An Illusion?

The Resurrection

This past Sunday, Christians all over the world celebrated Easter Sunday–the resurrection of Jesus three days after he was crucified roughly 2,000 years ago. Think about that. The resurrection of a person from the dead. Jesus is not the only person to be reported to rise from the dead–in fact, Jesus is reported to have raised several people from death back to life. Jesus’ followers also are reported to have done this on occasion. But, even so, for 2,000 years, Christians have celebrated this specific account of a resurrection from death back to life. 

Why? Because something specific, special, and unique is said to have happened here. The salvation of the world. The defeat of principalities and powers. The inauguration of the age to come. 

And it hinges on first the crucifixion of God-in-the-flesh and continues in the resurrection of a person from death back to life. It’s no wonder why so many people, Christians included!, struggle with this story. It is an immensely unlikely turn of events.

Yet, the way the story reads, apologists have been quick to point out seems to lend credibility to the story. Consider these couple of points:

  1. Jesus first appears to the women who approach the tomb on what became that first Easter morning. In the ancient world, the testimony of women would not have held much sway in any public forum.
  2. The body of Jesus, said to have been protected by Roman guards, was not able to be produced to quiet these rumors of a resurrected Jesus.
  3. The disciples as well as hundreds of other eye witnesses are either directly identified (in the case of the apostles) or referenced (in the case of the groups of hundreds). 

Christian apologists utilize these points, and others, to support the historical resurrection and to refute any claims that the resurrection was a hoax or elaborate conspiracy. The followers of Jesus were steadfast in their message that Jesus had resurrected and they quickly began a worldwide campaign to share this amazing news with not only those of Jewish heritage but also the Gentiles all around the Roman world. 

So, this week, as we continue to celebrate Easter and to consider its’ effects on us after all this time, take a moment to read this passage in 1 Corinthians 15.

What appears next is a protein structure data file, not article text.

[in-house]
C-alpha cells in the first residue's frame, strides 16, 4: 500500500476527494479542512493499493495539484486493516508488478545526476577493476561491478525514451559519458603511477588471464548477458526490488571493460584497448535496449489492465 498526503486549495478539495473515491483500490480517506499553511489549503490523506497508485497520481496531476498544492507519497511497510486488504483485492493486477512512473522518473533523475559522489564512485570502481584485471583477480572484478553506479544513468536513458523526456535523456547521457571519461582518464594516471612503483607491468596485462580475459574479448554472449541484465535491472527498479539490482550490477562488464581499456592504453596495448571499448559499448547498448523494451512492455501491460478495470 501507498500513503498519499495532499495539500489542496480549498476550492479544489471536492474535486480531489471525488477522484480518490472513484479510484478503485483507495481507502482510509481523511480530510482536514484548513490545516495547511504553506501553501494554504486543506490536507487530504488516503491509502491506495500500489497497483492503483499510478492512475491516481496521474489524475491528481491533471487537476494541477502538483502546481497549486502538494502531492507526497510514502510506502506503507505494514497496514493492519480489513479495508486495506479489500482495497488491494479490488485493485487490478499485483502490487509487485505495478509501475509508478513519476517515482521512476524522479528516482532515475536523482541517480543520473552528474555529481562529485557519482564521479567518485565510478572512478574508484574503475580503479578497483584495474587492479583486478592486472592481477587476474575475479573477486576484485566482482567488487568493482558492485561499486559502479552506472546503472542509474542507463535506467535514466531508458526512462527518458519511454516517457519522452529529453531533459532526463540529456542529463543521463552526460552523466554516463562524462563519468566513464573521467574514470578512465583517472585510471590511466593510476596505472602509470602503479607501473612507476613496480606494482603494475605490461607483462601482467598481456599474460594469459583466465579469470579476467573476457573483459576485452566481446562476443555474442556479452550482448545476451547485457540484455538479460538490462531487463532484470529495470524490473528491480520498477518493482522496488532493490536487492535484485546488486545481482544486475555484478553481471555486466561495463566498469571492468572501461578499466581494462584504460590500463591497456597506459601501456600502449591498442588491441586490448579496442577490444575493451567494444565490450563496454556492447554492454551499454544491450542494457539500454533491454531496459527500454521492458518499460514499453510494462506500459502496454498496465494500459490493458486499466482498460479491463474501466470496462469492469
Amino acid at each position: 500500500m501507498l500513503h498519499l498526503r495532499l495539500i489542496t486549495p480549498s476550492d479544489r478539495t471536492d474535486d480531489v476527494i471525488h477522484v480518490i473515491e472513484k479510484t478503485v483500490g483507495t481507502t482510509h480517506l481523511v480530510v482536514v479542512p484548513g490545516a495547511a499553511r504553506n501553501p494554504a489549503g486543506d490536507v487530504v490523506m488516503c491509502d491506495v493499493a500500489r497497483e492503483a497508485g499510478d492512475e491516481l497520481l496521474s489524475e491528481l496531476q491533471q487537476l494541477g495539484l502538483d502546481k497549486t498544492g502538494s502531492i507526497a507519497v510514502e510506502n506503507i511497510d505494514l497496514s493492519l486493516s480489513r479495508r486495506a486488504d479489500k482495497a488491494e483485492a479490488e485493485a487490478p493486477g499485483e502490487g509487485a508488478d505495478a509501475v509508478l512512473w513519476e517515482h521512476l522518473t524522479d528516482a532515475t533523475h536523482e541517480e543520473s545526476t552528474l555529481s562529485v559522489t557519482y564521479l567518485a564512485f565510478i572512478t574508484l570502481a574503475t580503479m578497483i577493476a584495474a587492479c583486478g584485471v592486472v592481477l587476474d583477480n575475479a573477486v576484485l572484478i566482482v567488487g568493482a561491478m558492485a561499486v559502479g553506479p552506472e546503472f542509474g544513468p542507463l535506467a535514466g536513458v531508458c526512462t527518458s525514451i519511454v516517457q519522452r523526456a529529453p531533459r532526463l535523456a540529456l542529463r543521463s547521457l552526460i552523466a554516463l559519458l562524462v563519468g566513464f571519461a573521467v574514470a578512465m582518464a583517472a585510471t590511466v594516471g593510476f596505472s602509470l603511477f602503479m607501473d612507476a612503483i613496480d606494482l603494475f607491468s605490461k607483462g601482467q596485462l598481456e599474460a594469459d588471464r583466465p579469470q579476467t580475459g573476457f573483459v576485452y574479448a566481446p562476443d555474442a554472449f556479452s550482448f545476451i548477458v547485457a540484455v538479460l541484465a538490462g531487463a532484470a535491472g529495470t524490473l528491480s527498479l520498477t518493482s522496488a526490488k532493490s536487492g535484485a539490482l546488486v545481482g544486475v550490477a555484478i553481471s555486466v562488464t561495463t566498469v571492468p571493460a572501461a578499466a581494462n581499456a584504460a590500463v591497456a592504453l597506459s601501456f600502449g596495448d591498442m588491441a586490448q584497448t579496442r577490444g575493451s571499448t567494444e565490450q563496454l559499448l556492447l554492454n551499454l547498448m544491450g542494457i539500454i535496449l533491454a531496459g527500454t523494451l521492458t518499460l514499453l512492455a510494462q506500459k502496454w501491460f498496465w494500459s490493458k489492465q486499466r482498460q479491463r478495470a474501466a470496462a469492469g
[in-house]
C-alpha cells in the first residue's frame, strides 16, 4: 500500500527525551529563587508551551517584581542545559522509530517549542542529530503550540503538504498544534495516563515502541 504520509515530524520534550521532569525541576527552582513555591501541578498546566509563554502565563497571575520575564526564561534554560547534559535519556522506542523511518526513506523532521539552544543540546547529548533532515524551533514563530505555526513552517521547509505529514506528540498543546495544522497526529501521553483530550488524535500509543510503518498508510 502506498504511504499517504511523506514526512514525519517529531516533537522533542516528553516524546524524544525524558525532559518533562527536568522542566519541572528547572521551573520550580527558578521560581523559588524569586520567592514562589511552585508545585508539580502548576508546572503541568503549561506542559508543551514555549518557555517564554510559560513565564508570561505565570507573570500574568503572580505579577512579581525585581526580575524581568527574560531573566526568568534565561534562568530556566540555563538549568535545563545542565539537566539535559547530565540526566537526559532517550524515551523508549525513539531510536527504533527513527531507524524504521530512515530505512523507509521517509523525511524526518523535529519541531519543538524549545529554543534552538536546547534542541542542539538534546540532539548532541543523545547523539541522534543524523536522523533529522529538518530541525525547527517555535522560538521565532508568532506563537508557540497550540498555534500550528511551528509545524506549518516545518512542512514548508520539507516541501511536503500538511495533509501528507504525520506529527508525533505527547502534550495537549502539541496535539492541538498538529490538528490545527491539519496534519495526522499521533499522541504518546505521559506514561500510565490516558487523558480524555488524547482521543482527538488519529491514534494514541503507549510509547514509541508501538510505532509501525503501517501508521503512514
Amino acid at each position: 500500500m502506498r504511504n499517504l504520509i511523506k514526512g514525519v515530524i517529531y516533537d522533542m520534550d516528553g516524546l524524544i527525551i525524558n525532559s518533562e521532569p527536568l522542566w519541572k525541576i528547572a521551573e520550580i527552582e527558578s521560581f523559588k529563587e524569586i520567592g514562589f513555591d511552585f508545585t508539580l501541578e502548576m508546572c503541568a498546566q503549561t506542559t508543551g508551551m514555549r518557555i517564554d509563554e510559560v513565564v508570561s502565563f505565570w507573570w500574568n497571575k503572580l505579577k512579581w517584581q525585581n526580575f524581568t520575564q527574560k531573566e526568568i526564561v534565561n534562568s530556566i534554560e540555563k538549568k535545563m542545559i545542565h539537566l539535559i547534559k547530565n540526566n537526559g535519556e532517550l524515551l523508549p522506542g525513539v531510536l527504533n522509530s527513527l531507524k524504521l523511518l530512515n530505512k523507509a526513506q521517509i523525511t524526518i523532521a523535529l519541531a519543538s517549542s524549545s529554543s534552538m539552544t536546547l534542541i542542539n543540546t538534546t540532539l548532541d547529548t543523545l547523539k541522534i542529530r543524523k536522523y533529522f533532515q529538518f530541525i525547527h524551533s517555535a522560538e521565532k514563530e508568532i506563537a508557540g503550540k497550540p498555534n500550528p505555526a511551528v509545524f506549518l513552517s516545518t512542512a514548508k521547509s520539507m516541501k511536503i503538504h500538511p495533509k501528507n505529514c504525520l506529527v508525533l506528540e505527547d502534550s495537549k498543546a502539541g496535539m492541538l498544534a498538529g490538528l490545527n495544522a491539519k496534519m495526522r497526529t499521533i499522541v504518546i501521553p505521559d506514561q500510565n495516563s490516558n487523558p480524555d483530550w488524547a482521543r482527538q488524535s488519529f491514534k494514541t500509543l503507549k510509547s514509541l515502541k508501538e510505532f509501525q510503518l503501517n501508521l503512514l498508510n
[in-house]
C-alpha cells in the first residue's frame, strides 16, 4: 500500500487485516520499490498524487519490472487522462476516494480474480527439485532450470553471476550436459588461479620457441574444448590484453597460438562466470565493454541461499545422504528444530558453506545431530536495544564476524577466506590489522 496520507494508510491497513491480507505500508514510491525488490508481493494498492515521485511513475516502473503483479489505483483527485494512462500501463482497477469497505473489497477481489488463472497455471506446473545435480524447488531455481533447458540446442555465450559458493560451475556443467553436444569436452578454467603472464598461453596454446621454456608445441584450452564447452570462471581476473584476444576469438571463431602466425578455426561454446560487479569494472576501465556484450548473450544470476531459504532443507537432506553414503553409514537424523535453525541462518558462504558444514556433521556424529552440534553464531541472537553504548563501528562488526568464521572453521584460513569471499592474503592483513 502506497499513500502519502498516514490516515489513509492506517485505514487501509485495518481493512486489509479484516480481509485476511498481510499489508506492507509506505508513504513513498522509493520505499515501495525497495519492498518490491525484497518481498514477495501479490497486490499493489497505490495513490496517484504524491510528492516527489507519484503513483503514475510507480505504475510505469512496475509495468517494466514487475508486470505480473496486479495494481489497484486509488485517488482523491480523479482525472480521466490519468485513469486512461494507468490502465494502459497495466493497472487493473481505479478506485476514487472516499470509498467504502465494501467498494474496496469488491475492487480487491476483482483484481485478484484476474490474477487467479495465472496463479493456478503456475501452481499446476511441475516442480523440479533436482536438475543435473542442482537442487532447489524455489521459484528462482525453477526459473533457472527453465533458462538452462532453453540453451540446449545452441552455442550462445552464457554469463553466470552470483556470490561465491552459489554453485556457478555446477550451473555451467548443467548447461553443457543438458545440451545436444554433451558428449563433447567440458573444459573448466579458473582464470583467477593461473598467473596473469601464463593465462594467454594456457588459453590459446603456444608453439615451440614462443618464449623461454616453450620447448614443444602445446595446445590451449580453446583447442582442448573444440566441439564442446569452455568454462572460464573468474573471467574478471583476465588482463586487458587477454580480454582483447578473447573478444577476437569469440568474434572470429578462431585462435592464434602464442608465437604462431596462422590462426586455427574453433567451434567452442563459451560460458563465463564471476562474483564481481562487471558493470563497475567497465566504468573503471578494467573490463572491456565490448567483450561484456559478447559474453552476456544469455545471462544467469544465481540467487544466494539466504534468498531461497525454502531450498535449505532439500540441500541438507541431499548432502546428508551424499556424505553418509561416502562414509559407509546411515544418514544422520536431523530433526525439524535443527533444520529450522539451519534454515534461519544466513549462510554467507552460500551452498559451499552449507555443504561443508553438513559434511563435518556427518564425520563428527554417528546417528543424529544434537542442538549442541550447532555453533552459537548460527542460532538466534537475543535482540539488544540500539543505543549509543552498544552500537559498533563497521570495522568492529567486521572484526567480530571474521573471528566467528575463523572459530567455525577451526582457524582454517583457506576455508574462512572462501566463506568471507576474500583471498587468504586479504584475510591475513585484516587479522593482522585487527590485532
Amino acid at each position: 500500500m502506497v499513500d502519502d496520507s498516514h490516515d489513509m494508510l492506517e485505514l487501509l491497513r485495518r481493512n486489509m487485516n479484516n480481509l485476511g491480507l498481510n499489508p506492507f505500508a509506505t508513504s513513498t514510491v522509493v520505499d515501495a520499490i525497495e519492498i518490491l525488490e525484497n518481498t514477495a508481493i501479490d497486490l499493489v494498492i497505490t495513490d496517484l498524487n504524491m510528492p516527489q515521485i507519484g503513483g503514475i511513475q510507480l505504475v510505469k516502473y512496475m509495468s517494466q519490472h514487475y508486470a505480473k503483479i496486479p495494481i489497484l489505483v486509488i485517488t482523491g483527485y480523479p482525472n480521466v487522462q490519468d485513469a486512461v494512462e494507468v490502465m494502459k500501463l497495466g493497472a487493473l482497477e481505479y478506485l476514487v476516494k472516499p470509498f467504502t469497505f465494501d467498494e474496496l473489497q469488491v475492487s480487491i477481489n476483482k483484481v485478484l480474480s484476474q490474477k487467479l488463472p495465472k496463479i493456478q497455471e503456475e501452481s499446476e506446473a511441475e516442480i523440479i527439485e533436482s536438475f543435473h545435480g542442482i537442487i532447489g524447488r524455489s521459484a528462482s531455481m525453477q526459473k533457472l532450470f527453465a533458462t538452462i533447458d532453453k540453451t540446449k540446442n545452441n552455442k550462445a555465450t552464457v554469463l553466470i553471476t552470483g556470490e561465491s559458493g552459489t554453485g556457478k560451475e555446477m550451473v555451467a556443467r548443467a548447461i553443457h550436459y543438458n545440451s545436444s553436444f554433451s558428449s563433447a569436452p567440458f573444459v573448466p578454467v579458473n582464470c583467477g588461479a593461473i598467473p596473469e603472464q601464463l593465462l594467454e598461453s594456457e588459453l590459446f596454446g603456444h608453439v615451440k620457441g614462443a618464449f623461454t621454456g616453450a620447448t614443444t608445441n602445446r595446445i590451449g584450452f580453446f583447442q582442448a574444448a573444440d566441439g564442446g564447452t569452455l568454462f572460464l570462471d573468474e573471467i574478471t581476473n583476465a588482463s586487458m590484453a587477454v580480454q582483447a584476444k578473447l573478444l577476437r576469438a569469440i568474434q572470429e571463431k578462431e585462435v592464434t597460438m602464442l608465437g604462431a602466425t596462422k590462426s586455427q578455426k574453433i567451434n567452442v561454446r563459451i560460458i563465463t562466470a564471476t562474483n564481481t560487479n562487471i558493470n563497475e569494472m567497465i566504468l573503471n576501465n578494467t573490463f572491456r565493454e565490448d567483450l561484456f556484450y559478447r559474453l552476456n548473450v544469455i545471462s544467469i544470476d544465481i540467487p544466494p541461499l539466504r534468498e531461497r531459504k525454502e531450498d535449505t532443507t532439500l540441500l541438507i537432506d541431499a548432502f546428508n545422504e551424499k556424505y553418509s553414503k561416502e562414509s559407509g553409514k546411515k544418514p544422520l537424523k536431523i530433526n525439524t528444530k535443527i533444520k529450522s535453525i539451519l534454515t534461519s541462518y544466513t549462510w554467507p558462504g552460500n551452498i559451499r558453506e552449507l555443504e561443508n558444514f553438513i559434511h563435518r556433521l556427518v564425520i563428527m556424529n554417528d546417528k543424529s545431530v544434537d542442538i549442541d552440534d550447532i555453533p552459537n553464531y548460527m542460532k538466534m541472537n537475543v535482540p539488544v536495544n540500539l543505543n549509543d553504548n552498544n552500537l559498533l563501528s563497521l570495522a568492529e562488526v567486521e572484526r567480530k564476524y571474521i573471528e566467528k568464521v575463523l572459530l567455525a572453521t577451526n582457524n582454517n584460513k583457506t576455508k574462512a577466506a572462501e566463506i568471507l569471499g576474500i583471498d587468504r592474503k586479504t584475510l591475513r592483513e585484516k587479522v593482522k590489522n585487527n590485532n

Here, Paul shares an elaborate discussion on the resurrection of Jesus and what hope it provides for followers of that same Jesus. The resurrection of Jesus, Paul says, is a signpost, or the first fruits, of what God is doing in the world. That all of creation is being raised to new life. That sin and death no longer have a foothold in this world because the Kingdom of Heaven is coming into this world to bring about a new reality. Even that the bodies that decay and grow old and feeble will be remade in this age to come. 

And Paul also includes a statement of extreme interest (aren’t they all?). Paul says in verse 14 that if Christ has not been raised that Paul’s preaching to them and their faith is useless. He continues in verse 19 to say that if the hope we have in Christ is only in this life, then we have a pitiable faith. 

Once more, we see that the early followers of Jesus were adamant and dedicated in their faith in the resurrection. There was no doubt that what had happened on that first Easter was something so life-altering, world-changing, only-explainable-by-the-resurrection kind of event that they could do nothing other than to completely change their very lives, through and through, to account for what had happened in Jesus.

And so, this week, for us as followers of Jesus, my encouragement is to do the very same as those early followers. To change our very lives, through and through, because of these events. To be confident that what we celebrate this week is no illusion. It is the moment when all of history turns, and the age to come begins to invade this one. 

He is risen. He is risen indeed.